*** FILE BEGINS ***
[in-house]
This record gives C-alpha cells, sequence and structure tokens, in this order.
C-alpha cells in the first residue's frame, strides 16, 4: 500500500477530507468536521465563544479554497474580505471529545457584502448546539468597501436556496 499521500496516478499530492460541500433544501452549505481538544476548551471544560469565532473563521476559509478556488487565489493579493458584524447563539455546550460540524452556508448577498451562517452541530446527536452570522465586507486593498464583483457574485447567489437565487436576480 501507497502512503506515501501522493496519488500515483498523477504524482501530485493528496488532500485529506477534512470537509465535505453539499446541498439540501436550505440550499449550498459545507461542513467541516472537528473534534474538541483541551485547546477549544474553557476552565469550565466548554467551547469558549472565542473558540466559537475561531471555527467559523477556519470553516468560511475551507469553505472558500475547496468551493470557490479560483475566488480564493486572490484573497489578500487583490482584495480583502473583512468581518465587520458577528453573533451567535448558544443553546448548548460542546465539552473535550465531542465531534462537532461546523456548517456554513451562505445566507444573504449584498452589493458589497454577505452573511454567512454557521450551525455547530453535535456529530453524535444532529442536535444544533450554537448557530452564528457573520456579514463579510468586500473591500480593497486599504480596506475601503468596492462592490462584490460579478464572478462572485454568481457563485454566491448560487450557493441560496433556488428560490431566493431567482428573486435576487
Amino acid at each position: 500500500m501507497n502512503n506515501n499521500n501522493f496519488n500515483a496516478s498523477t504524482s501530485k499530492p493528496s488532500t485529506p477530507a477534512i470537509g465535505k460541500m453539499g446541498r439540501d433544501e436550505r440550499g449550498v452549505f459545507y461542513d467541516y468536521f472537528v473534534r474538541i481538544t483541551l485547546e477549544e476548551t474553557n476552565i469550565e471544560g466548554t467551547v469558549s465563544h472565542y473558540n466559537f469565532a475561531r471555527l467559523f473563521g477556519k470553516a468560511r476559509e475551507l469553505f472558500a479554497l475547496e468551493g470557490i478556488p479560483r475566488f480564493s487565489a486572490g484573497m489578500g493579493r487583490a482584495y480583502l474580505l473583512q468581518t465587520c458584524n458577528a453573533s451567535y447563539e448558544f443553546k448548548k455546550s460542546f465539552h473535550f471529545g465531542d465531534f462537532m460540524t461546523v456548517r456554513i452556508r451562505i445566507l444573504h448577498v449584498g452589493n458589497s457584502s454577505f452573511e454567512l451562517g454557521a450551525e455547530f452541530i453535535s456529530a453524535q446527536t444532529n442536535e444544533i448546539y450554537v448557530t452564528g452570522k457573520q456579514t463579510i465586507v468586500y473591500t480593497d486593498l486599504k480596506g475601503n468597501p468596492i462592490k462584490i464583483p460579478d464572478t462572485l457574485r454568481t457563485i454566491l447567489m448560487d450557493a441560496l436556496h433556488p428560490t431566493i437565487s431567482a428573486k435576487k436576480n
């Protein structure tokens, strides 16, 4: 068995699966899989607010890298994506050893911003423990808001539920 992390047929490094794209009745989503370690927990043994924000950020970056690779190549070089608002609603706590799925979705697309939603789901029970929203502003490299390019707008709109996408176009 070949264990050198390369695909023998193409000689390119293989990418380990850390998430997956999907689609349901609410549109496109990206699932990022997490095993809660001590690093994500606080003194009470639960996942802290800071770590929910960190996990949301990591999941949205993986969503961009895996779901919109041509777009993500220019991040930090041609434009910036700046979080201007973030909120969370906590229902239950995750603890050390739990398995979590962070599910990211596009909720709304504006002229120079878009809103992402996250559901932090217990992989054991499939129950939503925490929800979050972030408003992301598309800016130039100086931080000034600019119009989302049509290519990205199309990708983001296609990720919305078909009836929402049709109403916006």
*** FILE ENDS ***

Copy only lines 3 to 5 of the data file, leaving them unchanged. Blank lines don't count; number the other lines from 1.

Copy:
C-alpha cells in the first residue's frame, strides 16, 4: 500500500477530507468536521465563544479554497474580505471529545457584502448546539468597501436556496 499521500496516478499530492460541500433544501452549505481538544476548551471544560469565532473563521476559509478556488487565489493579493458584524447563539455546550460540524452556508448577498451562517452541530446527536452570522465586507486593498464583483457574485447567489437565487436576480 501507497502512503506515501501522493496519488500515483498523477504524482501530485493528496488532500485529506477534512470537509465535505453539499446541498439540501436550505440550499449550498459545507461542513467541516472537528473534534474538541483541551485547546477549544474553557476552565469550565466548554467551547469558549472565542473558540466559537475561531471555527467559523477556519470553516468560511475551507469553505472558500475547496468551493470557490479560483475566488480564493486572490484573497489578500487583490482584495480583502473583512468581518465587520458577528453573533451567535448558544443553546448548548460542546465539552473535550465531542465531534462537532461546523456548517456554513451562505445566507444573504449584498452589493458589497454577505452573511454567512454557521450551525455547530453535535456529530453524535444532529442536535444544533450554537448557530452564528457573520456579514463579510468586500473591500480593497486599504480596506475601503468596492462592490462584490460579478464572478462572485454568481457563485454566491448560487450557493441560496433556488428560490431566493431567482428573486435576487
Amino acid at each position: 500500500m501507497n502512503n506515501n499521500n501522493f496519488n500515483a496516478s498523477t504524482s501530485k499530492p493528496s488532500t485529506p477530507a477534512i470537509g465535505k460541500m453539499g446541498r439540501d433544501e436550505r440550499g449550498v452549505f459545507y461542513d467541516y468536521f472537528v473534534r474538541i481538544t483541551l485547546e477549544e476548551t474553557n476552565i469550565e471544560g466548554t467551547v469558549s465563544h472565542y473558540n466559537f469565532a475561531r471555527l467559523f473563521g477556519k470553516a468560511r476559509e475551507l469553505f472558500a479554497l475547496e468551493g470557490i478556488p479560483r475566488f480564493s487565489a486572490g484573497m489578500g493579493r487583490a482584495y480583502l474580505l473583512q468581518t465587520c458584524n458577528a453573533s451567535y447563539e448558544f443553546k448548548k455546550s460542546f465539552h473535550f471529545g465531542d465531534f462537532m460540524t461546523v456548517r456554513i452556508r451562505i445566507l444573504h448577498v449584498g452589493n458589497s457584502s454577505f452573511e454567512l451562517g454557521a450551525e455547530f452541530i453535535s456529530a453524535q446527536t444532529n442536535e444544533i448546539y450554537v448557530t452564528g452570522k457573520q456579514t463579510i465586507v468586500y473591500t480593497d486593498l486599504k480596506g475601503n468597501p468596492i462592490k462584490i464583483p460579478d464572478t462572485l457574485r454568481t457563485i454566491l447567489m448560487d450557493a441560496l436556496h433556488p428560490t431566493i437565487s431567482a428573486k435576487k436576480n
């Protein structure tokens, strides 16, 4: 068995699966899989607010890298994506050893911003423990808001539920 992390047929490094794209009745989503370690927990043994924000950020970056690779190549070089608002609603706590799925979705697309939603789901029970929203502003490299390019707008709109996408176009 070949264990050198390369695909023998193409000689390119293989990418380990850390998430997956999907689609349901609410549109496109990206699932990022997490095993809660001590690093994500606080003194009470639960996942802290800071770590929910960190996990949301990591999941949205993986969503961009895996779901919109041509777009993500220019991040930090041609434009910036700046979080201007973030909120969370906590229902239950995750603890050390739990398995979590962070599910990211596009909720709304504006002229120079878009809103992402996250559901932090217990992989054991499939129950939503925490929800979050972030408003992301598309800016130039100086931080000034600019119009989302049509290519990205199309990708983001296609990720919305078909009836929402049709109403916006």